What is a knee strain or sprain?

A knee strain occurs when a muscle or tendon is torn or stretched. The tendons are fibrous cords that connect muscles to bones.

A knee sprain occurs when the ligaments in the knee joint stretch or tear. Ligaments connect the bones of your lower leg to the bones in your thigh together in your knee joints.

Common related conditions
Anterior Cruciate Ligament (ACL) Injury Lateral Collateral Ligament (LCL) Injury Medial Collateral Ligament (MCL) Injury Posterior Cruciate Ligament (PCL) Injury

Causes of a knee strain or sprain

  • Injuries — trauma, sports injuries or falls that overstretch the joints and soft tissue that surround the knee and cause a knee sprain or strain.
  • Overuse — building up too quickly in a sport, such as running, can overwhelm the body and lead to knee strains or sprains.
  • Muscle weakness — muscles that can’t support the knee joints can cause a knee strain or sprain.
  • Reduced flexibility — tight muscles can restrict joint motion and lead to functional weaknesses at the knee joint to cause a knee strain or sprain.
  • Running form — overpronating when running or walking can increase stress to the knee and cause a knee strain or sprain.

Risk factors for a knee strain or sprain

  • Contact sports — participating in contact sports such as football, basketball and soccer put you at a higher risk for knee sprains or strains.
  • Prior knee strains or sprains — prior sprains or strains to the knee make you more likely to suffer another knee sprain or strain.
  • Improper footwear — wearing improper footwear can put additional pressure on the knee joint and cause a knee strain or sprain.

Symptoms of a knee strain or sprain

  • Pain and tenderness in the knee
  • Stiffness, bruising and swelling in the knee
  • Instability when walking
  • Popping noise when injured

Diagnosis of a knee strain or sprain

Diagnosing a knee sprain or strain is challenging due to the complexity of the knee. Your physician will perform a variety of physical tests, as well as take a full medical history, to determine the exact cause and location of the injury.

A patient could have multiple knee injuries at one time, so your doctor may order an x-ray or MRI. These imaging modalities will be able to identify what is causing the symptoms and help the provider determine the best treatment for your case.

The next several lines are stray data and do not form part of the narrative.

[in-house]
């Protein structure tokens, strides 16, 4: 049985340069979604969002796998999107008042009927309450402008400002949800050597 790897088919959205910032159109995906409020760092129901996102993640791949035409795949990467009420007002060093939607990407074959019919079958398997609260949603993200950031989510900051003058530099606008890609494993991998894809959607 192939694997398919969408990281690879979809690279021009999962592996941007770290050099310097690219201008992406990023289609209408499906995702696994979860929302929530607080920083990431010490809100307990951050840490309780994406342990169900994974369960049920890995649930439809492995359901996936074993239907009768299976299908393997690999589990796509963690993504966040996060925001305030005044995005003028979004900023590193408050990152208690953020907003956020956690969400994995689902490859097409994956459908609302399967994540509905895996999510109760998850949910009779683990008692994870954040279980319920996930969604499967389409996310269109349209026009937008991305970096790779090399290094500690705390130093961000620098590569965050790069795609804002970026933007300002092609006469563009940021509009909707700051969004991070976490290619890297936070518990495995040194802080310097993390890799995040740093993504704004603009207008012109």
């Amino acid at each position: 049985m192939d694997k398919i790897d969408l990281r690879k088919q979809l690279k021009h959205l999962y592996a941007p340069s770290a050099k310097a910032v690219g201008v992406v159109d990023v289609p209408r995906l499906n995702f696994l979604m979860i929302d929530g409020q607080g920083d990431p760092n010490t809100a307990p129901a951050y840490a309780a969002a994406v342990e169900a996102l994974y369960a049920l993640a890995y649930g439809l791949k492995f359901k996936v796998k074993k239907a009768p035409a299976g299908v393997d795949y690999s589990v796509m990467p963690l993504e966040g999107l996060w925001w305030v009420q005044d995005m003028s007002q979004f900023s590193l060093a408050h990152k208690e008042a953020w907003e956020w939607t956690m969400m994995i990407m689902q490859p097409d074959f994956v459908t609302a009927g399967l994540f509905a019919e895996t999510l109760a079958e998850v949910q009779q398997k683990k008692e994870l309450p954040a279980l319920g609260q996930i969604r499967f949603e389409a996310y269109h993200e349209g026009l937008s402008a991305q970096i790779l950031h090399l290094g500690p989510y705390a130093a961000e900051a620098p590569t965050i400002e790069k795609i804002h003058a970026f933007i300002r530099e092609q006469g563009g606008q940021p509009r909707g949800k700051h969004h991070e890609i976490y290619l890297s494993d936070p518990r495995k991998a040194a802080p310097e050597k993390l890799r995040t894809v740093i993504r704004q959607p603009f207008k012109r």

Treatment for a knee strain or sprain

Many patients can self-treat knee strain or sprain with rest, ice, compression, elevation and anti-inflammatory medication. If the pain is moderate to severe, your physician may require you to wear a brace over the knee to provide stability. More advanced knee strains or sprains can be treated with the following treatments:

  • Physical therapy and rehabilitation — physical therapy is crucial to help strengthen the knee after a strain or sprain; your physical therapist will work with you to gradually add exercises that will help restore mobility in the knee.
  • PRP therapy (Platelet-rich plasma) — PRP therapy for knee strains or sprains is a newer therapy where your orthopedic physician will remove a blood sample from the patient, put the blood in a centrifuge to separate out the platelets (which contain growth factors that are important in healing injuries) and then inject them back into the patient at the affected site in the knee.

Recovery from a knee strain or sprain

It is important to work with your physician closely before you return to your everyday routine. When recovered, you should be able to perform simple exercises such as squatting, running, side to side motions and jumping without pain.

A mild sprain is healed after six weeks of resting and treating the knee. A severe strain or sprain can take as long as three to four months. The exact recovery time will depend on the treatment plan that your doctor and physical therapist recommend for you as well as the nature of the injury.

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